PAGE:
The claw-back of Old Age Security (OAS) payments has been a part of the fabric of planning for many years. Many articles discuss planning strategies designed to avoid the claw-back. However, planning should not be limited to avoiding a single tax provision or minimizing exposure to a tax at the expense of broader planning objectives; instead, it should be more comprehensive in nature, and consider the impact on the retiree’s overall situation.
One of the strategies often cited to avoid the OAS claw-back is to avoid dividends because the dividend gross-up increases net income, which in turn increases the taxpayer’s exposure to the claw-back. However, as discussed below, dividends also produce a dividend tax credit that can improve the taxpayer’s overall economic outcome. There are two types of dividends —
eligible and ineligible dividends — and each attracts a different percentage for the grossed-up amount included in net income and for the resulting dividend tax credit.
For 2014 the federal dividend gross-up for eligible dividends is 38 per cent, and the
dividend tax credit is 11/18ths of the gross-up amount, or 15.02 per cent of the taxable amount. For ineligible dividends the 2014 gross-up is 18 per cent while the dividend tax credit is 13/18ths of the gross-up amount, or 11.017 per cent of
the taxable amount.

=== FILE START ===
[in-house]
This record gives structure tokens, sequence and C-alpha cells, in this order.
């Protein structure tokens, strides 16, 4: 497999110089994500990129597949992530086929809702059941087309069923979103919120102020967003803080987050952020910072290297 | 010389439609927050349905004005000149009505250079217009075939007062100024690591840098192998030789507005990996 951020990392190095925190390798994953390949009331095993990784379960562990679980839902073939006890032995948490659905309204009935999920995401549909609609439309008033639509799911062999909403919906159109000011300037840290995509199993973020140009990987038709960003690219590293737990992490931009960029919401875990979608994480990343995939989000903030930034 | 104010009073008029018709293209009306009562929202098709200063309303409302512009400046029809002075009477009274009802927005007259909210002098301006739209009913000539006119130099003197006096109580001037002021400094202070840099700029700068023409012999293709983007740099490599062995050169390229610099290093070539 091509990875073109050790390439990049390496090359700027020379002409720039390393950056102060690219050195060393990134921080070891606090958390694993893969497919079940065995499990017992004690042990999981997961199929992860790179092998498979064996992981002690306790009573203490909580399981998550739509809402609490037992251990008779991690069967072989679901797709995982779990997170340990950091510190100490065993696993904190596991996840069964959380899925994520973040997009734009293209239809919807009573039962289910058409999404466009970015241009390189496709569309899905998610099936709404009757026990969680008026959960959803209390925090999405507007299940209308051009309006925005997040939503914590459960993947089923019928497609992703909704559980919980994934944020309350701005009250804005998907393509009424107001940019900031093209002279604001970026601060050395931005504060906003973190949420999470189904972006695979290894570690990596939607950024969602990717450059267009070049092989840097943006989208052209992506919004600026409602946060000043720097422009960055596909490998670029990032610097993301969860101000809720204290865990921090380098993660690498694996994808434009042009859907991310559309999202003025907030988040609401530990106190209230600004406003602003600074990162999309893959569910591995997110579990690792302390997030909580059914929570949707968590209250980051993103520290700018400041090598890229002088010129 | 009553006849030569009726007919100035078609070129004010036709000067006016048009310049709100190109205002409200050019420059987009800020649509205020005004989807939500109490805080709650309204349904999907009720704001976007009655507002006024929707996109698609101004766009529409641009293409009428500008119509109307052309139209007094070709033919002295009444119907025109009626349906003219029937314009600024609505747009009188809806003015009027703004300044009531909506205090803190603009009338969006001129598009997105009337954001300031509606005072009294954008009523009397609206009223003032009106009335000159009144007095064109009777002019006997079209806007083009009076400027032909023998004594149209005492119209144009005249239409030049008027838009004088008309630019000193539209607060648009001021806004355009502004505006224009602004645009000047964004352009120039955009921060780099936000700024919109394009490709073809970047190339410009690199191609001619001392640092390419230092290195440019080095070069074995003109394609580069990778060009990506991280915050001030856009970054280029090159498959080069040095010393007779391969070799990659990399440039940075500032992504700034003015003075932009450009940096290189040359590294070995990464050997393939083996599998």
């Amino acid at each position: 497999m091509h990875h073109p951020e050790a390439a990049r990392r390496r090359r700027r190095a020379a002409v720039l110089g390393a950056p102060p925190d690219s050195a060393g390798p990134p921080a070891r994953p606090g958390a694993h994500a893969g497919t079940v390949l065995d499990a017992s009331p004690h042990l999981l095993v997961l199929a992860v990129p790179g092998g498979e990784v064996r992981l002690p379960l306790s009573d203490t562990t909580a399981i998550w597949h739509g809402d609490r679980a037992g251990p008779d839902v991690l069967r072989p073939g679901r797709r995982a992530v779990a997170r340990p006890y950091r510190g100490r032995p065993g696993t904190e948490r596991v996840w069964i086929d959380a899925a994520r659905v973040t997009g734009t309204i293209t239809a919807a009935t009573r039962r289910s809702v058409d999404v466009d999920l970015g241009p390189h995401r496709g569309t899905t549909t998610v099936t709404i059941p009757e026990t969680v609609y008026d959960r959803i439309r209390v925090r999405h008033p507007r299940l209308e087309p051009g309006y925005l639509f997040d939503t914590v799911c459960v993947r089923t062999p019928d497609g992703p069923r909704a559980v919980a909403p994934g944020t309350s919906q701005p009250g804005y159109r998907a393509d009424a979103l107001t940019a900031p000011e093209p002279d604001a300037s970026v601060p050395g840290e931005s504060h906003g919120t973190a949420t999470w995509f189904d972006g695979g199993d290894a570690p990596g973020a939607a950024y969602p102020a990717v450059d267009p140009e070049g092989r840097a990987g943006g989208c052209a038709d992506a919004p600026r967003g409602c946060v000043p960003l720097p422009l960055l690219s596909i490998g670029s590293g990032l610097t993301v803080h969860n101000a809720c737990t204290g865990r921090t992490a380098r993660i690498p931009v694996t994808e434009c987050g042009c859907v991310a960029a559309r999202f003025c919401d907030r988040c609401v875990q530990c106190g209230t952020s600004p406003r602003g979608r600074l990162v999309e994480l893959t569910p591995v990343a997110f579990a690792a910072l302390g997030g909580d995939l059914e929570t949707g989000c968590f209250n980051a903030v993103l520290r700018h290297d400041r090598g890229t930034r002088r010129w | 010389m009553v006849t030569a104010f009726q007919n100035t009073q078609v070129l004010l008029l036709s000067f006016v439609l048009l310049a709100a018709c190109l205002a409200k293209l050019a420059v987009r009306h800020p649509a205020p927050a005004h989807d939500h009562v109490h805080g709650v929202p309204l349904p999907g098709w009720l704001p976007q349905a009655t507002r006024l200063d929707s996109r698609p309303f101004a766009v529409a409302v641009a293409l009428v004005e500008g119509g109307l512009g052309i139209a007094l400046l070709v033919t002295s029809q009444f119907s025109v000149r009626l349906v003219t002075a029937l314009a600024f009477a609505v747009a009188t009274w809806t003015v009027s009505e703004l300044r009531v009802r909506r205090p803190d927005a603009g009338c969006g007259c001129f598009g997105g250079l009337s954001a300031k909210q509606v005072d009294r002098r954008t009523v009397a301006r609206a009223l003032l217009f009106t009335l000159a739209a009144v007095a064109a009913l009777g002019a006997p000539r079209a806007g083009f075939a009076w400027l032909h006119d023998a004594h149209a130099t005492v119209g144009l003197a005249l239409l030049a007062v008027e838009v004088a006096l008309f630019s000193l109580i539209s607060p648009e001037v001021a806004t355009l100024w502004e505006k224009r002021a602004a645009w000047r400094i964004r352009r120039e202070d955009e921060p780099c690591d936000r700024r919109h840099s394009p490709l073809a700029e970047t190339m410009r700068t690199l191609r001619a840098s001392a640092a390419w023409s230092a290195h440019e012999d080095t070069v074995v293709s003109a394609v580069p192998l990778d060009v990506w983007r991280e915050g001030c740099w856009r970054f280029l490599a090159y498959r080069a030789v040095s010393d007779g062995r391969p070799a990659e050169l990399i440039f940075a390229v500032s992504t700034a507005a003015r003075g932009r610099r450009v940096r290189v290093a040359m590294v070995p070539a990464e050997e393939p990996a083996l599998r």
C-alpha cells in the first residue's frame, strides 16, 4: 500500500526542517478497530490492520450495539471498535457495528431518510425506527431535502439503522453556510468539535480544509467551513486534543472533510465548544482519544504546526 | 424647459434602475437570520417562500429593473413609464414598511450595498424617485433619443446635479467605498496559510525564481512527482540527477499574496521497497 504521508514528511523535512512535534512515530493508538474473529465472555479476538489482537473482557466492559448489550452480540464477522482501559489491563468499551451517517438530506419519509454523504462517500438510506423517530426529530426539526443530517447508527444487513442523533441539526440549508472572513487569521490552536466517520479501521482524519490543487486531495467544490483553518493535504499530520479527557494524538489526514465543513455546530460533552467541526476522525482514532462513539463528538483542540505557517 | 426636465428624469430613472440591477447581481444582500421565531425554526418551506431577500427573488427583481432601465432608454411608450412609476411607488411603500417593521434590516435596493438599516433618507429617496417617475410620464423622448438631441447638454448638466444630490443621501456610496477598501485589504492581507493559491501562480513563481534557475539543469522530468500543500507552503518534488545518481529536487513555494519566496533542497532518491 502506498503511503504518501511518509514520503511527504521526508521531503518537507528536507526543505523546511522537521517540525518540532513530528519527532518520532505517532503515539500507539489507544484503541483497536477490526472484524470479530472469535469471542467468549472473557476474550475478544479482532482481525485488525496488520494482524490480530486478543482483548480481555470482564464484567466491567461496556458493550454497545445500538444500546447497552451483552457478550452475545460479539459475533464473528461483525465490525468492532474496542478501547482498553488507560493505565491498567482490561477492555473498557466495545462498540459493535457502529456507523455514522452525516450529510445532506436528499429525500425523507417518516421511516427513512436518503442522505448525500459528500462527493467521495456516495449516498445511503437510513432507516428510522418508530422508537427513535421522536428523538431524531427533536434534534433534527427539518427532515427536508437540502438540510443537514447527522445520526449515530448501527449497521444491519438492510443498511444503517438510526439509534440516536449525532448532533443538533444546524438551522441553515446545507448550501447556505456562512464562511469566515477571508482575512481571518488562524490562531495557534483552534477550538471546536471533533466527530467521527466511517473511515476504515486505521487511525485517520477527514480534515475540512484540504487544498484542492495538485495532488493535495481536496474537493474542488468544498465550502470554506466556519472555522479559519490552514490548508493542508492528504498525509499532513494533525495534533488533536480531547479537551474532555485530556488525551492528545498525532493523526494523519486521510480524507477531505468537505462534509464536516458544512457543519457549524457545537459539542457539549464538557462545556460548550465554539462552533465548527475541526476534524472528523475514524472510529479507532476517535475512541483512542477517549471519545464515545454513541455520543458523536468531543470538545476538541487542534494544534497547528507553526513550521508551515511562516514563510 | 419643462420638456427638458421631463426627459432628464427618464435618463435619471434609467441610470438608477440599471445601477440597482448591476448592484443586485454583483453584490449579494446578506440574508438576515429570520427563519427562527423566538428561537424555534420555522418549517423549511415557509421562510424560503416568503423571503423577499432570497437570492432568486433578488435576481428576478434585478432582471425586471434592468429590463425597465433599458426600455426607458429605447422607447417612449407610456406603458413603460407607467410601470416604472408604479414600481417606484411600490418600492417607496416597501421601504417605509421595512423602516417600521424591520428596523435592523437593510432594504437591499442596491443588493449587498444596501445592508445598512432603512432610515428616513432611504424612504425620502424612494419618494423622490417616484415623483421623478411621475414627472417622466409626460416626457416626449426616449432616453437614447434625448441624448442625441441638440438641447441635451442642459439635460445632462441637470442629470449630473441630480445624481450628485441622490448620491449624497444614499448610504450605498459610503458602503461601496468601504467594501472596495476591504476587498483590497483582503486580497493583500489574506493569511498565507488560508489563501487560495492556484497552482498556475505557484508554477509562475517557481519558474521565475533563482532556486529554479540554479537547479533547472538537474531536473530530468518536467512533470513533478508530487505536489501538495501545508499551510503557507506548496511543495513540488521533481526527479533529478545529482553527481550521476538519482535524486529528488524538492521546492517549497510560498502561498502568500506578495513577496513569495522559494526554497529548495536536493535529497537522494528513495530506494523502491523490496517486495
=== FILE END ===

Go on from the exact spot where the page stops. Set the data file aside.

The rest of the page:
An issue worthy of careful analysis is whether the dividend tax credit can produce greater tax savings than the tax-cost of the OAS claw-back. Consider the following example that utilizes the combined federal and Ontario tax rates:
- Column A represents the individual’s current situation where the taxpayer has $30,000 of interest income (investment income row). The individual’s total income of $70,954 is exactly on the 2014 threshold for OAS claw-back
- Column B changes the $30,000 of interest income to $30,000 of eligible dividends received. Applying the gross-up and dividend tax create to this amount increases the amount of taxes payable and triggers $1,710 of OAS claw-back. However, the application of the dividend tax credit that reduces the taxes payable places the individual in a more advantageous economic position than column A.
- Column C assumes the $30,000 of investment income is generated through the receipt of $30,000 of ineligible dividends. After the integration of the applicable dividend gross-up and dividend tax credit, the taxpayer’s net economic position is better than column A, even though the taxpayer was subject to OAS claw-back.
|Total Taxable Income||70,954||82,354||76,354|
|Dividend Tax Credit||Zero||9,218||5,493|
|Net Taxes Payable||15,315||11,553||12,309|
|Net Cash Position||55,639||59,401||58,645|
The above example highlights the fact that the overall income tax liability could be less even though the individual was subject to OAS claw-back. Each client situation is unique with respect to the amount of income, the type of income, and the province of residence — all which should be taken into consideration in tax planning.
Another claw-back that has to be considered by retirees is the tax credit for individuals 65 or older. The federal government age amount of $6,916 is reduced by 15 per cent of net income in excess of $43,873, and is completely eliminated at a net income in excess of $80,890.
The OAS claw-back is an important tax that needs to be observed in planning for retired individuals. However, simply putting in place those strategies that avoid the tax may not be the most efficient strategy for the client. Planning should look at the individual’s total profile in devising customized recommendations.
E.O. & E.
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Contributors to this edition:
James W. Kraft, cpa, ca, mtax, tep, cfp, clu, ch.f.c.
Deborah Kraft, mtax, tep, cfp, clu, ch.f.c.